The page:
MANHATTAN — The NYPD has formally declined to provide any information about Mayor Bill de Blasio's use of helicopters, including the time a department chopper nearly crashed with the mayor aboard when it landed on Rikers Island or when the police flew him and his wife to a presidential debate on Long Island.
Brushing aside a Freedom of Information request by DNAinfo New York, the NYPD’s Legal Bureau claimed its FOIL Unit was “unable to locate responsive records" — although the department keeps meticulous logs on the NYPD Aviation Unit's daily use of its fleet of choppers.
NYPD lawyers went even further, asserting that, even if they could find the applicable records on when the mayor was aboard an NYPD chopper, the department would not turn them over, anyway.
“If such records existed, they would be exempt on the basis of Public Officers Law or Section 87(2)(e)(iv), as such information, if disclosed, would reveal non-routine techniques and procedures,” the NYPD claimed in a brief three-sentence response.
City and state experts on FOIL, however, say the NYPD is completely wrong — and officials “obviously” know where flight records are located, and turning them over would not disclose anything unusual about “techniques and procedures.”
“I look out my window every day and see NYPD helicopters,” said Chris Dunn, associate legal director of the New York Civil Liberties Union. “It is hardly a secret that they move people around, including the mayor, and there is hardly a New Yorker who has not seen one.”
“And for them to suggest that the applicable records don’t exist, is simply not credible,” he added. “And they would not be exempt. It is not even close, or a precedent-setting request."
Robert Freeman, executive director of the state’s Committee on Open Government, said the NYPD’s response “makes no sense.”
“There is no way the NYPD does not know what records you are seeking, and it is not incumbent on you to tell them where to find their own records,” he pointed out.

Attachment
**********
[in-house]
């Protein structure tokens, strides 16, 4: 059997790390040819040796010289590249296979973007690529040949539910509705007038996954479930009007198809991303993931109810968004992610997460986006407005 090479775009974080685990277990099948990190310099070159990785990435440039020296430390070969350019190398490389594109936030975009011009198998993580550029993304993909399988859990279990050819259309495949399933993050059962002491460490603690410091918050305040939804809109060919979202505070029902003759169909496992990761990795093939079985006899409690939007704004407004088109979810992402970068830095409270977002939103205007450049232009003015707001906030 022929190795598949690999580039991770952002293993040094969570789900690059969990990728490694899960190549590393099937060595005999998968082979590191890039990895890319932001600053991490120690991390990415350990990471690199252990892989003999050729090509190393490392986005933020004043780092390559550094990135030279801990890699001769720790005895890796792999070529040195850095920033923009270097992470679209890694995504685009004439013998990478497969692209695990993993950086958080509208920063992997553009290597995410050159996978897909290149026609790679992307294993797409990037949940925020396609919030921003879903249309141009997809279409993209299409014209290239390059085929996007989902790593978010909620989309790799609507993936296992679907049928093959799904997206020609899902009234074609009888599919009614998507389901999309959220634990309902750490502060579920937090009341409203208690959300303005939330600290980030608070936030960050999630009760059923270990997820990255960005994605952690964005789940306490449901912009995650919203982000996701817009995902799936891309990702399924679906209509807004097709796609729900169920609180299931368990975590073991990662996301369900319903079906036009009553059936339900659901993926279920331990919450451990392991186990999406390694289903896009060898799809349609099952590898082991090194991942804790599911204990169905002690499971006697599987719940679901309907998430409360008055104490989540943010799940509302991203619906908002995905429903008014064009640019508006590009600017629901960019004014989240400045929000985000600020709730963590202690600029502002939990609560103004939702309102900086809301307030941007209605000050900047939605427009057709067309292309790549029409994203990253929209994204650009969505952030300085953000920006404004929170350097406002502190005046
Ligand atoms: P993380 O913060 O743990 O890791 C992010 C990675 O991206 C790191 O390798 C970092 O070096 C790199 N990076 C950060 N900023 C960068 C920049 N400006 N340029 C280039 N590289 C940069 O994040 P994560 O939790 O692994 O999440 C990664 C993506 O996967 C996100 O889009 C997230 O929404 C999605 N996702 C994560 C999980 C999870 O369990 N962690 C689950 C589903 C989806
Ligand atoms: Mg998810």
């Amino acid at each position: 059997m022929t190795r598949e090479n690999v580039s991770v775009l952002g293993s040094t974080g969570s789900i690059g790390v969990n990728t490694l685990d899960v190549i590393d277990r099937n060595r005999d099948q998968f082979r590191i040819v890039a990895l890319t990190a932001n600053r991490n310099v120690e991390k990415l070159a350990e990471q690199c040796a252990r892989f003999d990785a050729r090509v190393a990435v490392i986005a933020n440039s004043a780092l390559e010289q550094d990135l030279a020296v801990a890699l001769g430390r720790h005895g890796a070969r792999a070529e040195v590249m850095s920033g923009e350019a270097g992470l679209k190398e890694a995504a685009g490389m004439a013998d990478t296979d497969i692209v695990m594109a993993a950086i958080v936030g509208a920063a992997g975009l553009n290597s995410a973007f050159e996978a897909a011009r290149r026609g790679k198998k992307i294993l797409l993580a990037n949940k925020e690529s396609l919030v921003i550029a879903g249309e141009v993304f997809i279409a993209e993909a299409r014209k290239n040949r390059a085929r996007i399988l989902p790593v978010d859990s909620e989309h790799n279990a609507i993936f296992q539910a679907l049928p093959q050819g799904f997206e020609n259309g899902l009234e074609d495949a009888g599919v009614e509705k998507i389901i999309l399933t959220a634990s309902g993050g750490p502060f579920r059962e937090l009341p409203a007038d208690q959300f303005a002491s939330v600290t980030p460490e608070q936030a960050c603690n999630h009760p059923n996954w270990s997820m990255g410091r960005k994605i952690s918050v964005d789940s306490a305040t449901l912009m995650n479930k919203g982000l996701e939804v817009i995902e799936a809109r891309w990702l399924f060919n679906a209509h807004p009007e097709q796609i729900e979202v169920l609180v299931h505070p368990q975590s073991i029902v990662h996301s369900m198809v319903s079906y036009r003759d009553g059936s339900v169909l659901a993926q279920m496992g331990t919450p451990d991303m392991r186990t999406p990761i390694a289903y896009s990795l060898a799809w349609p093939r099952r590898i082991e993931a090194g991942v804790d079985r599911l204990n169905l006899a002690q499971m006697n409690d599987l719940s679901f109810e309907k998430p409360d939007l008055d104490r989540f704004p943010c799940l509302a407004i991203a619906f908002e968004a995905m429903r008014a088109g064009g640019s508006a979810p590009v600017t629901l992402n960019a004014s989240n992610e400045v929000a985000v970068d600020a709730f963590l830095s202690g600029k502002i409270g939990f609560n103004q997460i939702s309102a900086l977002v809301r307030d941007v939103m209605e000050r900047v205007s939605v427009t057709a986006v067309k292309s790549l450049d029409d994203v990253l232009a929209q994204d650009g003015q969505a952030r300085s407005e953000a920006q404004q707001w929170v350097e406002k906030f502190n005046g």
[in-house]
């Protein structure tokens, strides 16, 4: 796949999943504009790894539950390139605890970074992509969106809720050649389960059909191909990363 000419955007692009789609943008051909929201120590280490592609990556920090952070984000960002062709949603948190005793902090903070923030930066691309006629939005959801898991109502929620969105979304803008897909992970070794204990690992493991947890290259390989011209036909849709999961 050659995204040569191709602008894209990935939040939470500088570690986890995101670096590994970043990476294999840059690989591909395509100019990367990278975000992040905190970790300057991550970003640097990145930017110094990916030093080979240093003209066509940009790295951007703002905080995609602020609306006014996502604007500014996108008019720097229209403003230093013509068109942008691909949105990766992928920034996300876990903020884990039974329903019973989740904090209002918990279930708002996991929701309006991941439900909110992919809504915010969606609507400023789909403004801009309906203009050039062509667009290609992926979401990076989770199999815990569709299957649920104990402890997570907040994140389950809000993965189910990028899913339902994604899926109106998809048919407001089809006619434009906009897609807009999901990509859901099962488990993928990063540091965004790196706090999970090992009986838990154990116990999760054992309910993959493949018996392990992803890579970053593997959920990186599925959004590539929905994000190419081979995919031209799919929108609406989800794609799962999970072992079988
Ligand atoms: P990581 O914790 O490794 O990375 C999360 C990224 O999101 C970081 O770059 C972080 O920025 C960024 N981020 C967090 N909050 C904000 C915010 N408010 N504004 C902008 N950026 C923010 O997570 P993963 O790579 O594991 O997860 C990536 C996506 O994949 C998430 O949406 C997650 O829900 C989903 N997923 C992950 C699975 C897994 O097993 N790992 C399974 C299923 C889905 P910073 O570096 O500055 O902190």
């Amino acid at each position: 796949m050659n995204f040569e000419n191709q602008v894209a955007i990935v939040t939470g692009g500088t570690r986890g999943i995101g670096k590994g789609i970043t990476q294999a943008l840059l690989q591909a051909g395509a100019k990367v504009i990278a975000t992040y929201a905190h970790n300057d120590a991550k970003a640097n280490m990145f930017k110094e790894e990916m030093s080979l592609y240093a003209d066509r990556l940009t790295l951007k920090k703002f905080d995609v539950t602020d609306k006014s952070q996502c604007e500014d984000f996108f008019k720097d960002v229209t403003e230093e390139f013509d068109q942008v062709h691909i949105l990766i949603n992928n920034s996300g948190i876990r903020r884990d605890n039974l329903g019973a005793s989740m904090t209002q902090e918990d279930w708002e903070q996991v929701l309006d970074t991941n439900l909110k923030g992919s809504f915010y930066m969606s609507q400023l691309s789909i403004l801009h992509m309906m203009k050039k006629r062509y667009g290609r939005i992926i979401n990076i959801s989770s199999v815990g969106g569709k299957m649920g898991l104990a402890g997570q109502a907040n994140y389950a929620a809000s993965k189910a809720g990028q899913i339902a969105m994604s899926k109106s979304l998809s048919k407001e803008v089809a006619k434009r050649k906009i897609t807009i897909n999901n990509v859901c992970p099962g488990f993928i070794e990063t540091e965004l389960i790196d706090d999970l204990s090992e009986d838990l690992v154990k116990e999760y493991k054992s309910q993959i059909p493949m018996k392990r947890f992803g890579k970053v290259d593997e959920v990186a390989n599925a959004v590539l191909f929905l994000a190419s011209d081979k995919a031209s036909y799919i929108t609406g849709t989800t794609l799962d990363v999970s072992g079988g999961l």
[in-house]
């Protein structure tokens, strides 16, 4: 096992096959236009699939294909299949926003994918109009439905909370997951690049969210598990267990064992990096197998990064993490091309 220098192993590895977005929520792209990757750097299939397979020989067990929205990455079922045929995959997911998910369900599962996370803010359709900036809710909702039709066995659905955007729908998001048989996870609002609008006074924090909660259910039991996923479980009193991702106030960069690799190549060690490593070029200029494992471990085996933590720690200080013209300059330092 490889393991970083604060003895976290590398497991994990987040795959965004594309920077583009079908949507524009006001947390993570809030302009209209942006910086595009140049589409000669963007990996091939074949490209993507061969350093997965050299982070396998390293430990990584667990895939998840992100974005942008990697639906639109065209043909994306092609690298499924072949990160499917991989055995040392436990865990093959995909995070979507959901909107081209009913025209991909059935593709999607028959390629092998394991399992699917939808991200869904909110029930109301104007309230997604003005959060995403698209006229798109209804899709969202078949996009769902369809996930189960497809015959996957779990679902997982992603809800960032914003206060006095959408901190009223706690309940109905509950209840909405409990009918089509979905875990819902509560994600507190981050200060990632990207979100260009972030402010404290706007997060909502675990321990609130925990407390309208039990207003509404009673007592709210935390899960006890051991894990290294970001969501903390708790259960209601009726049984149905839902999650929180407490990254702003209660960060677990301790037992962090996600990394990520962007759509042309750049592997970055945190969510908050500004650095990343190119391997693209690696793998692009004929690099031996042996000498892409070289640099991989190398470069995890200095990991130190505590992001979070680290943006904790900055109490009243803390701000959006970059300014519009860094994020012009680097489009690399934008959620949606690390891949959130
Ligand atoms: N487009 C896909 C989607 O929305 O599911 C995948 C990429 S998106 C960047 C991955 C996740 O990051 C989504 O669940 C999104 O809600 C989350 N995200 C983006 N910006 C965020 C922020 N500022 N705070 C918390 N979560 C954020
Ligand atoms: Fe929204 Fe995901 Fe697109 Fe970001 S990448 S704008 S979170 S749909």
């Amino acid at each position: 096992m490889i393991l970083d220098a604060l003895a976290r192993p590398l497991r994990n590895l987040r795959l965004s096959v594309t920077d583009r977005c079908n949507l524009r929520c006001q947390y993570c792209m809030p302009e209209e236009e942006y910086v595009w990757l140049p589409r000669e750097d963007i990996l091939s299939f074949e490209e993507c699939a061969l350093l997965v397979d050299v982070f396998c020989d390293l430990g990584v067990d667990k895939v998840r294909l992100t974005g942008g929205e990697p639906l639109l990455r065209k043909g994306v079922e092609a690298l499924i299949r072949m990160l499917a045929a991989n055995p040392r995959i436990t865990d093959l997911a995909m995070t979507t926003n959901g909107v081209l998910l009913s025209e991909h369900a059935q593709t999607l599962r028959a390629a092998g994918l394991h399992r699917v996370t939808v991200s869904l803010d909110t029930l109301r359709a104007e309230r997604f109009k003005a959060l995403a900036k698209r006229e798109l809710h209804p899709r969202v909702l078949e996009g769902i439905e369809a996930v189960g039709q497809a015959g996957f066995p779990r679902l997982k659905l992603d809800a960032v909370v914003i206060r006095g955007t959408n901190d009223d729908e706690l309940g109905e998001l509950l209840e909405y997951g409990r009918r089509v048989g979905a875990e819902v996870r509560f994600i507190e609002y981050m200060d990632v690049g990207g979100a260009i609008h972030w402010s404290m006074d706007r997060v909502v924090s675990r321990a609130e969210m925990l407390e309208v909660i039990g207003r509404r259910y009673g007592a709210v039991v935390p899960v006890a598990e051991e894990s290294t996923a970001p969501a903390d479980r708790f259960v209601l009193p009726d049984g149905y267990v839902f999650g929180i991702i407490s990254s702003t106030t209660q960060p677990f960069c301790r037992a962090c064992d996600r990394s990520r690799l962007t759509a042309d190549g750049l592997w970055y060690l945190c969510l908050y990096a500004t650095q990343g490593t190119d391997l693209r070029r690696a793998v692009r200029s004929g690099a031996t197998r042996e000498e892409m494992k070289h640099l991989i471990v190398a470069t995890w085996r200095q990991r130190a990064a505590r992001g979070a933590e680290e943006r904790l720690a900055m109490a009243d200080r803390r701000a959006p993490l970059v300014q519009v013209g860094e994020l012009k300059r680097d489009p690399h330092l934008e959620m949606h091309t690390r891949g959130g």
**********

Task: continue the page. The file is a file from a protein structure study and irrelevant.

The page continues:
And he added that disclosing data on the the mayor’s use of the choppers — at a cost of at least $600 an hour, sources and NYPD officials say — has “nothing to do with a criminal investigation or non-routine techniques or procedures”
“It is not like the helicopters are invisible, and don’t say NYPD on the side,” he concluded.
DNAinfo New York filed the FOIL request Oct. 20 after reporting that the NYPD landed a chopper in Prospect Park — near the mayor’s home before he moved to Gracie Mansion and favorite restaurant and gym — and then flew him over rush-hour traffic to Long Island City to arrive in time for the opening of a new training center for an electrician’s union.
After the 8-mile trip, the mayor, who notoriously runs late to events, declined to say where he was before he took off from Prospect Park — sources say he was conducting political work tied to his re-election campaign — or how often he has used the police choppers.
"The NYPD makes the decision to use it in rare occasions, and using the same considerations and protocols involved with prior mayors’ transportation," said mayoral spokesman Eric Phillips.
On Sept. 1, sources and officials say, the mayor was on board an NYPD chopper when it had a hard landing on Rikers Island, where the mayor went to speak to correction officers about new security measures for the prison system.
The helicopter sustained damage to its undercarriage, and to propellers, and another chopper had to be called into to take de Blasio back to Manhattan, according to sources and officials.
In addition, de Blasio and his wife, Chirlane McCray, also traveled on an NYPD helicopter to a presidential debate between Hillary Clinton and Donald Trump at Hofstra University.
Sources say the mayor's use of NYPD choppers increased “markedly” since Police Commissioner Bill Bratton announced in August that he was leaving the nation’s largest police force for a private sector job, but they could not provide an amount.
Phillips added that de Blasio has said he only used the chopper "a handful of times," and "far less than prior mayors."